Nutrition Research Reviews

Research Article

The aetiology of childhood obesity: a review

Kimberley L. Proctera1 c1

a1 Nutritional Epidemiology Group, Centre of Epidemiology and Biostatistics, 30–32 Hyde Terrace, University of Leeds, Leeds LS2 9JT, UK

Abstract

Whilst the prevention of childhood obesity is the only viable, enduring, cost-effective solution to the obesity epidemic, effective methods for it remain elusive. Furthermore, strategies to influence obesogenic environments remain relatively unexplored. In order to be able to develop powerful population-level interventions and public health policies to prevent childhood obesity, it is important to understand its aetiology and those environments that are most amenable to measurable change. First, the present paper considers why we should be concerned about obesity in children, from both the perspective of the increased health risk to the individual and the high economic cost of treatment of obesity and related diseases, highlighting why the prevention of childhood obesity is important. Next, the determinants of health behaviour and the obesogenic environment are explored, which helps us to understand why the aetiology is so complex and that potential causal factors should not be considered in isolation, as the interaction between these factors is also important. The paper then considers the multi-factorial aetiology of childhood obesity and the rationale for the increasing trends in obesity that are evident, in order to understand what is changing in society and our children's behaviour that is triggering the positive energy balance leading to obesity. The review emphasises the need for multi-level approaches if we truly want to prevent childhood obesity. It also serves to highlight that there is a need to extend the current research base in order to build a well-founded framework to form the basis of a strategy for the prevention of childhood obesity.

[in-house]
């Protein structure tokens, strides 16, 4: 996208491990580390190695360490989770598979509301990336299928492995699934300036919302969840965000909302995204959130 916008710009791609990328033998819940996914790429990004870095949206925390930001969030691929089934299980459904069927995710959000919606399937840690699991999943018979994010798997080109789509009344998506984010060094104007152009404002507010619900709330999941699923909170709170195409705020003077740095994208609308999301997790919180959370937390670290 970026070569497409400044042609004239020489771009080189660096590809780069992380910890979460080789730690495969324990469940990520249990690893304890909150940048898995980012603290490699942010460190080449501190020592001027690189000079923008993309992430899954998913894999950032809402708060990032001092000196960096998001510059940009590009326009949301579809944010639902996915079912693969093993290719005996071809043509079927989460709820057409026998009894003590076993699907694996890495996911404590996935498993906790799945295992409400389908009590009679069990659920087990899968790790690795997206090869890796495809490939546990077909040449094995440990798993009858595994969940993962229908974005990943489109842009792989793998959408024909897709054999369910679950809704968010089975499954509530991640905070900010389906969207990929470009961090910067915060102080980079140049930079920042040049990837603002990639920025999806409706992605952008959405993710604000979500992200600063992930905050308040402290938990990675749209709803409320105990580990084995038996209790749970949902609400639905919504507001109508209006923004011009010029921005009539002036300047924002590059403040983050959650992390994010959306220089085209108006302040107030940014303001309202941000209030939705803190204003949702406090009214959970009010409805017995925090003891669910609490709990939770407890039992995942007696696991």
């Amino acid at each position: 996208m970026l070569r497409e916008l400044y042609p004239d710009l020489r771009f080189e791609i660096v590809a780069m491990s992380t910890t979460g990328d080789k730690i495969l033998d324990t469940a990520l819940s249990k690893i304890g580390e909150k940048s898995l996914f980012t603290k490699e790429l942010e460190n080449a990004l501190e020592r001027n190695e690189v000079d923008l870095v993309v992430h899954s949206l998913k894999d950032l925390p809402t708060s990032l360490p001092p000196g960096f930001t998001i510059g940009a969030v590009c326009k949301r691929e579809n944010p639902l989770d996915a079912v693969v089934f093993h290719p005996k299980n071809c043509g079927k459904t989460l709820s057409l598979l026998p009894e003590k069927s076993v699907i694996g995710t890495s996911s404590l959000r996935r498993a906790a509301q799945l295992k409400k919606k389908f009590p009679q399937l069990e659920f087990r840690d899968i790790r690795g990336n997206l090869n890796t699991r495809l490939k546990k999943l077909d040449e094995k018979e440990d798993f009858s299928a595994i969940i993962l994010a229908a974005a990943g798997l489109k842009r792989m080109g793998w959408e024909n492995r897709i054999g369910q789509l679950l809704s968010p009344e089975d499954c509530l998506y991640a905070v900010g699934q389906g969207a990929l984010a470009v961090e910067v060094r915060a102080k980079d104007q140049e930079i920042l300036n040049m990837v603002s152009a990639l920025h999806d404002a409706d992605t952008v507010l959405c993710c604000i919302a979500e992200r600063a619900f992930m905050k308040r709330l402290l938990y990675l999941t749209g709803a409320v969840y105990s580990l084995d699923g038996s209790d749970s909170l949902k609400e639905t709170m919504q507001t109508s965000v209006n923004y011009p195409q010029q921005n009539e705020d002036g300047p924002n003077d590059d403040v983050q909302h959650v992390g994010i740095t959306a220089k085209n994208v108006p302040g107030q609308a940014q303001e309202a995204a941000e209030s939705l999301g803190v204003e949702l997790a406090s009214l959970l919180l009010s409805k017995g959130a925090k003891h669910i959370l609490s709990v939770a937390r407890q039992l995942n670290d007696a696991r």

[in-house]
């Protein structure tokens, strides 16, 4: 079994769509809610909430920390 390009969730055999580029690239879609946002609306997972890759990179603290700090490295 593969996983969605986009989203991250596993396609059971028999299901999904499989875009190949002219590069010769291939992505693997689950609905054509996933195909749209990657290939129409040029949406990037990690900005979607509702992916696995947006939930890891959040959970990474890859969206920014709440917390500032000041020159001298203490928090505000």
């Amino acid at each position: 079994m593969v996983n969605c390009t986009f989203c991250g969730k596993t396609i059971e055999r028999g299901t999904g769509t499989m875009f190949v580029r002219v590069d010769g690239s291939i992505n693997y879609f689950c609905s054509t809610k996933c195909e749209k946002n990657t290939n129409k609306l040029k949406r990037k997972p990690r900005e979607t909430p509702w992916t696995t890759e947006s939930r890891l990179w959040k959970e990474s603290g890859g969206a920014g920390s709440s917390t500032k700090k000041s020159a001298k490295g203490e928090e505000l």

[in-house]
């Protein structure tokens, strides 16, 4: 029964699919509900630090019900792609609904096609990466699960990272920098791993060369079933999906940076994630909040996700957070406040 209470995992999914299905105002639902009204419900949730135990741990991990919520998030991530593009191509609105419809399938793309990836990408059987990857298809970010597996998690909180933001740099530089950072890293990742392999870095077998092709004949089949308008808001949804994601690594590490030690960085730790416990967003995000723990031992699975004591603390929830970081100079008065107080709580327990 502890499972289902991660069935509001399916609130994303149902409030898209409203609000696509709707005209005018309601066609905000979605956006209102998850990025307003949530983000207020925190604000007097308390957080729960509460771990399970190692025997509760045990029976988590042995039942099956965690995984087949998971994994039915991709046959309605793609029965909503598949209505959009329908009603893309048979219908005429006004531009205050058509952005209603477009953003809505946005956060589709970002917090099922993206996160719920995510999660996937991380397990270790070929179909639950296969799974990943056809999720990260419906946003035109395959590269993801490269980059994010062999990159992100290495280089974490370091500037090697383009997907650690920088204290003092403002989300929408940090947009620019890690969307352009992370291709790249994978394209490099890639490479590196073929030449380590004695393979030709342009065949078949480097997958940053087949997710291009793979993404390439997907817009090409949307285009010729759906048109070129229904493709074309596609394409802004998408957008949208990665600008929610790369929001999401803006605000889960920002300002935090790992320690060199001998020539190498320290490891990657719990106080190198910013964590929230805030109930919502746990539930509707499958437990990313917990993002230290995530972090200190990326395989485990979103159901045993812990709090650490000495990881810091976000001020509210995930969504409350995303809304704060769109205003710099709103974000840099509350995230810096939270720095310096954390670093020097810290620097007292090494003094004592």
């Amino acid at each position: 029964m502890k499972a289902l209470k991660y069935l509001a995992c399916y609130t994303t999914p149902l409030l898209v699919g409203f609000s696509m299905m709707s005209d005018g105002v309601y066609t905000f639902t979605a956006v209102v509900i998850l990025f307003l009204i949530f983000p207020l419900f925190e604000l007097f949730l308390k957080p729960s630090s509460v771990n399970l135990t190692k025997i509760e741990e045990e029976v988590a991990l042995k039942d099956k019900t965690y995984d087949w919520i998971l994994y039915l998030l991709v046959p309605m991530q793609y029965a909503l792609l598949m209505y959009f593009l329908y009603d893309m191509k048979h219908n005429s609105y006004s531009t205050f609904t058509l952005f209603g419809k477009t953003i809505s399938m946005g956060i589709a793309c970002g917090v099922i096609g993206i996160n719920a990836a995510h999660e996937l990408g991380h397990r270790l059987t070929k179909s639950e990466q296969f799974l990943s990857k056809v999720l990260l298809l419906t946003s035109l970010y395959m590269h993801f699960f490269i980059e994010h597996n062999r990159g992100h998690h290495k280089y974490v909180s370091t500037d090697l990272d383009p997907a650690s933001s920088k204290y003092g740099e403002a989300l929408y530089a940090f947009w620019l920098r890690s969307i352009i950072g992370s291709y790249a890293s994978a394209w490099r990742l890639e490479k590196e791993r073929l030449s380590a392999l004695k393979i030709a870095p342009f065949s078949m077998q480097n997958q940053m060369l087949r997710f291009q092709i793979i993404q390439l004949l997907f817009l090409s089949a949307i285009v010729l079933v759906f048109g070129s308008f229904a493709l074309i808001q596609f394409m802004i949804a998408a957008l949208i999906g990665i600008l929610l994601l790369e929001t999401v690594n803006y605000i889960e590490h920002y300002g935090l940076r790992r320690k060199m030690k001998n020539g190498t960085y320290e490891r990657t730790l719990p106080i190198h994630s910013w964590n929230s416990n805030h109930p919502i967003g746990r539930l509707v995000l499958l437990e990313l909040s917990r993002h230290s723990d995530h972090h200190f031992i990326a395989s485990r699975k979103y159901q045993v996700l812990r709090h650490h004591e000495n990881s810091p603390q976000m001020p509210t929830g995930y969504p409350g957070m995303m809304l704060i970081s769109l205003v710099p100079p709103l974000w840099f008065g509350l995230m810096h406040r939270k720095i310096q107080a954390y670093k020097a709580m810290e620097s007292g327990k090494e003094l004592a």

Correspondence:

c1 *Corresponding author: Dr Kimberley L. Procter, fax +44 113 343 4877, email k.procter04@leeds.ac.uk

Footnotes

Abbreviations: SES, socio-economic status